The 10 biggest earthquakes recorded since 1900 have taken more than 1.5 million lives — not counting the toll from the 7.8 magnitude temblor in Nepal, which has killed over 8,000 and counting. There’s some hope that the big quakes of the future could be less lethal — because we’ll see them coming. Or at least, the rats will.
A research team working from three continents recently pored over data from a major earthquake in Peru and concluded that wild animals — especially rodents — know when the ground is about to buckle. Days before the 7-magnitude Contamana earthquake that struck a remote Andean village in 2011, motion-triggered cameras revealed that most wildlife in the Yanachaga-Chemillen national park had already fled the area, returning only after the quake had run its course.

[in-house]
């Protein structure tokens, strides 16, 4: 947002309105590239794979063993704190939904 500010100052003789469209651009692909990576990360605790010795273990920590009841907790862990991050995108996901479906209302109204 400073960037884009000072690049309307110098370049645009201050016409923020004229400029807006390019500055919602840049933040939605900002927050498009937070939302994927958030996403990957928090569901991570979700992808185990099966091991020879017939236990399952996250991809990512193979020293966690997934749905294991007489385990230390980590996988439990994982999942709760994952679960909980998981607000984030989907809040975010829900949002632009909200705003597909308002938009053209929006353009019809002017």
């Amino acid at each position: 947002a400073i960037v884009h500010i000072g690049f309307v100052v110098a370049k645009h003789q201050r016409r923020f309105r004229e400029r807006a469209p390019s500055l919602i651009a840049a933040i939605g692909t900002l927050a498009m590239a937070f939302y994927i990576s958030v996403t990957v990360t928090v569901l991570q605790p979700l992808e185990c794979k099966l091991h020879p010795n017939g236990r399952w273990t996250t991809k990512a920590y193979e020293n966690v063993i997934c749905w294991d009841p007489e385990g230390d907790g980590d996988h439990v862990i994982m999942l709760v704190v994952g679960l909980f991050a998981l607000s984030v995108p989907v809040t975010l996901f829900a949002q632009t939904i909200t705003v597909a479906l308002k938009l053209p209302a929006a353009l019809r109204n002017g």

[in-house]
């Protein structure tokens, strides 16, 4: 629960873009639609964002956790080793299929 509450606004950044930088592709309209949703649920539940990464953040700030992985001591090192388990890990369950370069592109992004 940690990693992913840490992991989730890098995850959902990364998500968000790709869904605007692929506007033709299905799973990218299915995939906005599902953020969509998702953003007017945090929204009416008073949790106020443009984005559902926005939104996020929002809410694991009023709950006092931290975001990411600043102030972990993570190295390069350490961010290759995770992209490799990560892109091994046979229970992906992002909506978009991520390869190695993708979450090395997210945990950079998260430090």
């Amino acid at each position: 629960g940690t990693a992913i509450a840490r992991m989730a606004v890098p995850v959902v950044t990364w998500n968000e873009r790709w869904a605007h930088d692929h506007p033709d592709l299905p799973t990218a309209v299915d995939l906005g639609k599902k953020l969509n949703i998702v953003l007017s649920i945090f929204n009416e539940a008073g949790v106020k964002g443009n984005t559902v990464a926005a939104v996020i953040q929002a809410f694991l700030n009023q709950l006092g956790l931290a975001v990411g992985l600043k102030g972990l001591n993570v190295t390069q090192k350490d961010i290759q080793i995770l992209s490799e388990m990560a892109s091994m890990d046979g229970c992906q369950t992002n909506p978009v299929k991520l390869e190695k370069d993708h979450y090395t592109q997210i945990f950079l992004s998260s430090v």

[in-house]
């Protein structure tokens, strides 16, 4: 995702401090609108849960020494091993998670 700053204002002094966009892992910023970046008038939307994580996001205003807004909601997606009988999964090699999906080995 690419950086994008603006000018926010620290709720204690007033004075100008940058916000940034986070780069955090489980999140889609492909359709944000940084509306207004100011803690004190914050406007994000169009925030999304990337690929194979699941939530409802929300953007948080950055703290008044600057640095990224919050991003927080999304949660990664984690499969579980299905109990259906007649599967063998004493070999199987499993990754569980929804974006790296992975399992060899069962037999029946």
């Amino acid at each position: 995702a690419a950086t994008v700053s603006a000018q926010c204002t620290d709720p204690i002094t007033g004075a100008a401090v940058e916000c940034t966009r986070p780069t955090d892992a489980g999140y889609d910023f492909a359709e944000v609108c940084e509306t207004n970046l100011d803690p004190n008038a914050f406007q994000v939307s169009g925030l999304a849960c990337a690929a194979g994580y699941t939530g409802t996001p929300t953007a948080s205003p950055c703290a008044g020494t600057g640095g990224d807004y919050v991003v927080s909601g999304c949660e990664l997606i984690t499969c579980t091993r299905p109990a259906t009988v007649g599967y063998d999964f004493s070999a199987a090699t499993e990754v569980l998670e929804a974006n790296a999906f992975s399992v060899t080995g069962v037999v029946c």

Investigators caution that any conclusions are still tentative, but the initial findings are intriguing. By tracking wildlife, the researchers say they might be able develop a data-based early warning system that could help governments and first responders to evacuate danger areas.
Prior to the quake, rocks began to shift underground, generating electrical charges that reached surface water and released positive ions into the lower atmosphere. It was this ionized air that apparently made animals disoriented and hyperactive.